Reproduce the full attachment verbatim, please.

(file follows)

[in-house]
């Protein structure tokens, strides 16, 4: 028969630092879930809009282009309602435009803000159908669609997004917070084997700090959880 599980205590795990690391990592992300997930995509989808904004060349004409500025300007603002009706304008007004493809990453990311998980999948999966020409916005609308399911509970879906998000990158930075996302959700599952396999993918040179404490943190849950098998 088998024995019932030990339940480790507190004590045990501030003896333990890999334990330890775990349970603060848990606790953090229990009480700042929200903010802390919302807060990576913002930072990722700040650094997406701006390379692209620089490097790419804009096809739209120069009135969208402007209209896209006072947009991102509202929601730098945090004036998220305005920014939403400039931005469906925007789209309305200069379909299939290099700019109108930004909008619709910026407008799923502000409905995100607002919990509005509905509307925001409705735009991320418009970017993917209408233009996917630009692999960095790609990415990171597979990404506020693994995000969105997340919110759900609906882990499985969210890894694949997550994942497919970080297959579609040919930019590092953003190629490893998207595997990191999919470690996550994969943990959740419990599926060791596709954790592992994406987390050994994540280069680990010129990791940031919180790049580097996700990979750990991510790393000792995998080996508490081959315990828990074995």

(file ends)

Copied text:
[in-house]
């Protein structure tokens, strides 16, 4: 028969630092879930809009282009309602435009803000159908669609997004917070084997700090959880 599980205590795990690391990592992300997930995509989808904004060349004409500025300007603002009706304008007004493809990453990311998980999948999966020409916005609308399911509970879906998000990158930075996302959700599952396999993918040179404490943190849950098998 088998024995019932030990339940480790507190004590045990501030003896333990890999334990330890775990349970603060848990606790953090229990009480700042929200903010802390919302807060990576913002930072990722700040650094997406701006390379692209620089490097790419804009096809739209120069009135969208402007209209896209006072947009991102509202929601730098945090004036998220305005920014939403400039931005469906925007789209309305200069379909299939290099700019109108930004909008619709910026407008799923502000409905995100607002919990509005509905509307925001409705735009991320418009970017993917209408233009996917630009692999960095790609990415990171597979990404506020693994995000969105997340919110759900609906882990499985969210890894694949997550994942497919970080297959579609040919930019590092953003190629490893998207595997990191999919470690996550994969943990959740419990599926060791596709954790592992994406987390050994994540280069680990010129990791940031919180790049580097996700990979750990991510790393000792995998080996508490081959315990828990074995």